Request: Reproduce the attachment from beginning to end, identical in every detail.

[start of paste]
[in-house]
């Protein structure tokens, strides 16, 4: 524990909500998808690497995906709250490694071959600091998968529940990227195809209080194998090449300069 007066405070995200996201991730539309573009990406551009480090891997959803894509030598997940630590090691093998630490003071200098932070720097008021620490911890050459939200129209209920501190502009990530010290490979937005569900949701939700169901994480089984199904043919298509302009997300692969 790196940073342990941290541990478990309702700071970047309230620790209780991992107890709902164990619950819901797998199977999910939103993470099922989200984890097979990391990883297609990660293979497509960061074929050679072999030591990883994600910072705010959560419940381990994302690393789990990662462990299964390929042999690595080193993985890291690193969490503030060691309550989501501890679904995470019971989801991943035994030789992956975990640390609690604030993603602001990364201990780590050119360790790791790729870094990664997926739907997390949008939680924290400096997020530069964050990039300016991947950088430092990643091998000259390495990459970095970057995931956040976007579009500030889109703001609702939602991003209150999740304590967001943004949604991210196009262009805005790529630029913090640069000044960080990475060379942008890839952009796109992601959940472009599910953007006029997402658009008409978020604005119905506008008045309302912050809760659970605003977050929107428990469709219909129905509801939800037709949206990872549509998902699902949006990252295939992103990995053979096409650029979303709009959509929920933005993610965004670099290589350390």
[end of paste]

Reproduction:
[in-house]
């Protein structure tokens, strides 16, 4: 524990909500998808690497995906709250490694071959600091998968529940990227195809209080194998090449300069 007066405070995200996201991730539309573009990406551009480090891997959803894509030598997940630590090691093998630490003071200098932070720097008021620490911890050459939200129209209920501190502009990530010290490979937005569900949701939700169901994480089984199904043919298509302009997300692969 790196940073342990941290541990478990309702700071970047309230620790209780991992107890709902164990619950819901797998199977999910939103993470099922989200984890097979990391990883297609990660293979497509960061074929050679072999030591990883994600910072705010959560419940381990994302690393789990990662462990299964390929042999690595080193993985890291690193969490503030060691309550989501501890679904995470019971989801991943035994030789992956975990640390609690604030993603602001990364201990780590050119360790790791790729870094990664997926739907997390949008939680924290400096997020530069964050990039300016991947950088430092990643091998000259390495990459970095970057995931956040976007579009500030889109703001609702939602991003209150999740304590967001943004949604991210196009262009805005790529630029913090640069000044960080990475060379942008890839952009796109992601959940472009599910953007006029997402658009008409978020604005119905506008008045309302912050809760659970605003977050929107428990469709219909129905509801939800037709949206990872549509998902699902949006990252295939992103990995053979096409650029979303709009959509929920933005993610965004670099290589350390």